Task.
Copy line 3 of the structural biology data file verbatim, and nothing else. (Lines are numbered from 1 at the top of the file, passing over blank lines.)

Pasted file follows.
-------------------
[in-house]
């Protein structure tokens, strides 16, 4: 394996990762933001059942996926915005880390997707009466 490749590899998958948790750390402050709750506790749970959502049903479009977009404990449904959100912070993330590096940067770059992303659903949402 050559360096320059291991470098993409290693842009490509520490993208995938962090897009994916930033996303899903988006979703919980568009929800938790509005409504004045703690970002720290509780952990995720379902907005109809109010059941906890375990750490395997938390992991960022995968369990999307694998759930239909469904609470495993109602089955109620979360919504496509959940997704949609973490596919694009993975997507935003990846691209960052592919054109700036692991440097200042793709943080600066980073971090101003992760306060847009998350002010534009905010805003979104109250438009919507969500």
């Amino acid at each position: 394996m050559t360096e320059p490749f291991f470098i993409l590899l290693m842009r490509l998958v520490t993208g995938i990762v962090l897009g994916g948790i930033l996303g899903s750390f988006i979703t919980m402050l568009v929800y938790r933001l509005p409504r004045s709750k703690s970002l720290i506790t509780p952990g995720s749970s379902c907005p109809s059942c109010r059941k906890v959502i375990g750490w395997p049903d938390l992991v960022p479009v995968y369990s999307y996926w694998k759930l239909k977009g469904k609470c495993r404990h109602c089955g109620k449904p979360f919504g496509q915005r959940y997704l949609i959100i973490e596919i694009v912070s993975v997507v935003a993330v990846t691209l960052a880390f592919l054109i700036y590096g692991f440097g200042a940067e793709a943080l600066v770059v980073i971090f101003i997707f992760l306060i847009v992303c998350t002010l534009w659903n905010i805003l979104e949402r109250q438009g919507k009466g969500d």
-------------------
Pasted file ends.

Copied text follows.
């Amino acid at each position: 394996m050559t360096e320059p490749f291991f470098i993409l590899l290693m842009r490509l998958v520490t993208g995938i990762v962090l897009g994916g948790i930033l996303g899903s750390f988006i979703t919980m402050l568009v929800y938790r933001l509005p409504r004045s709750k703690s970002l720290i506790t509780p952990g995720s749970s379902c907005p109809s059942c109010r059941k906890v959502i375990g750490w395997p049903d938390l992991v960022p479009v995968y369990s999307y996926w694998k759930l239909k977009g469904k609470c495993r404990h109602c089955g109620k449904p979360f919504g496509q915005r959940y997704l949609i959100i973490e596919i694009v912070s993975v997507v935003a993330v990846t691209l960052a880390f592919l054109i700036y590096g692991f440097g200042a940067e793709a943080l600066v770059v980073i971090f101003i997707f992760l306060i847009v992303c998350t002010l534009w659903n905010i805003l979104e949402r109250q438009g919507k009466g969500d």